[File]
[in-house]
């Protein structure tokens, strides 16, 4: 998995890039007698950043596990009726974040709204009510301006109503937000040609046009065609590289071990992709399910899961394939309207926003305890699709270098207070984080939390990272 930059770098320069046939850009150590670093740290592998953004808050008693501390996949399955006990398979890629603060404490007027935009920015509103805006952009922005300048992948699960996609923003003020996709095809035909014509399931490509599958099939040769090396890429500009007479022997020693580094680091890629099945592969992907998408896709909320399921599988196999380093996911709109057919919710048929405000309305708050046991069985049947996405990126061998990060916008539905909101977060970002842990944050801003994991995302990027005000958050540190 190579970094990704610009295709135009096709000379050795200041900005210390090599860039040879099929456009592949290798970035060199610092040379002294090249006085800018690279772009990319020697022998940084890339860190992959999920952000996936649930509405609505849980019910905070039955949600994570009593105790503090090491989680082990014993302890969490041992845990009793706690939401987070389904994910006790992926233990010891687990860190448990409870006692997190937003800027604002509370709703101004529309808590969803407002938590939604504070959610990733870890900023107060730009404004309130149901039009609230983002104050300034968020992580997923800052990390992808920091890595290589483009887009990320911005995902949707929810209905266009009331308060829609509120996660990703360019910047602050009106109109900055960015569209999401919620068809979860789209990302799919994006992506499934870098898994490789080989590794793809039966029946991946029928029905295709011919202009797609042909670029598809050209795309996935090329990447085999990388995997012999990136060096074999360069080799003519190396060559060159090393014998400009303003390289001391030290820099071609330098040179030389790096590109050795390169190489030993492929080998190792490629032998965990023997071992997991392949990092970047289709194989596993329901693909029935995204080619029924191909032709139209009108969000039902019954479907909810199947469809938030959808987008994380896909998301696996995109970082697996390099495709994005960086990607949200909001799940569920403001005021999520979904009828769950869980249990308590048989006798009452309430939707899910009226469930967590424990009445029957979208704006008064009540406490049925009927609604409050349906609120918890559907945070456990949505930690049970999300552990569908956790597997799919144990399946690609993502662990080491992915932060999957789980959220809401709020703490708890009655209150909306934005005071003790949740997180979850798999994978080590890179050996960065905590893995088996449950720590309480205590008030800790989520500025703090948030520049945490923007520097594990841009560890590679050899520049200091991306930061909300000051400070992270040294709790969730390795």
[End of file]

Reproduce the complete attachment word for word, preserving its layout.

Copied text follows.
[in-house]
């Protein structure tokens, strides 16, 4: 998995890039007698950043596990009726974040709204009510301006109503937000040609046009065609590289071990992709399910899961394939309207926003305890699709270098207070984080939390990272 930059770098320069046939850009150590670093740290592998953004808050008693501390996949399955006990398979890629603060404490007027935009920015509103805006952009922005300048992948699960996609923003003020996709095809035909014509399931490509599958099939040769090396890429500009007479022997020693580094680091890629099945592969992907998408896709909320399921599988196999380093996911709109057919919710048929405000309305708050046991069985049947996405990126061998990060916008539905909101977060970002842990944050801003994991995302990027005000958050540190 190579970094990704610009295709135009096709000379050795200041900005210390090599860039040879099929456009592949290798970035060199610092040379002294090249006085800018690279772009990319020697022998940084890339860190992959999920952000996936649930509405609505849980019910905070039955949600994570009593105790503090090491989680082990014993302890969490041992845990009793706690939401987070389904994910006790992926233990010891687990860190448990409870006692997190937003800027604002509370709703101004529309808590969803407002938590939604504070959610990733870890900023107060730009404004309130149901039009609230983002104050300034968020992580997923800052990390992808920091890595290589483009887009990320911005995902949707929810209905266009009331308060829609509120996660990703360019910047602050009106109109900055960015569209999401919620068809979860789209990302799919994006992506499934870098898994490789080989590794793809039966029946991946029928029905295709011919202009797609042909670029598809050209795309996935090329990447085999990388995997012999990136060096074999360069080799003519190396060559060159090393014998400009303003390289001391030290820099071609330098040179030389790096590109050795390169190489030993492929080998190792490629032998965990023997071992997991392949990092970047289709194989596993329901693909029935995204080619029924191909032709139209009108969000039902019954479907909810199947469809938030959808987008994380896909998301696996995109970082697996390099495709994005960086990607949200909001799940569920403001005021999520979904009828769950869980249990308590048989006798009452309430939707899910009226469930967590424990009445029957979208704006008064009540406490049925009927609604409050349906609120918890559907945070456990949505930690049970999300552990569908956790597997799919144990399946690609993502662990080491992915932060999957789980959220809401709020703490708890009655209150909306934005005071003790949740997180979850798999994978080590890179050996960065905590893995088996449950720590309480205590008030800790989520500025703090948030520049945490923007520097594990841009560890590679050899520049200091991306930061909300000051400070992270040294709790969730390795």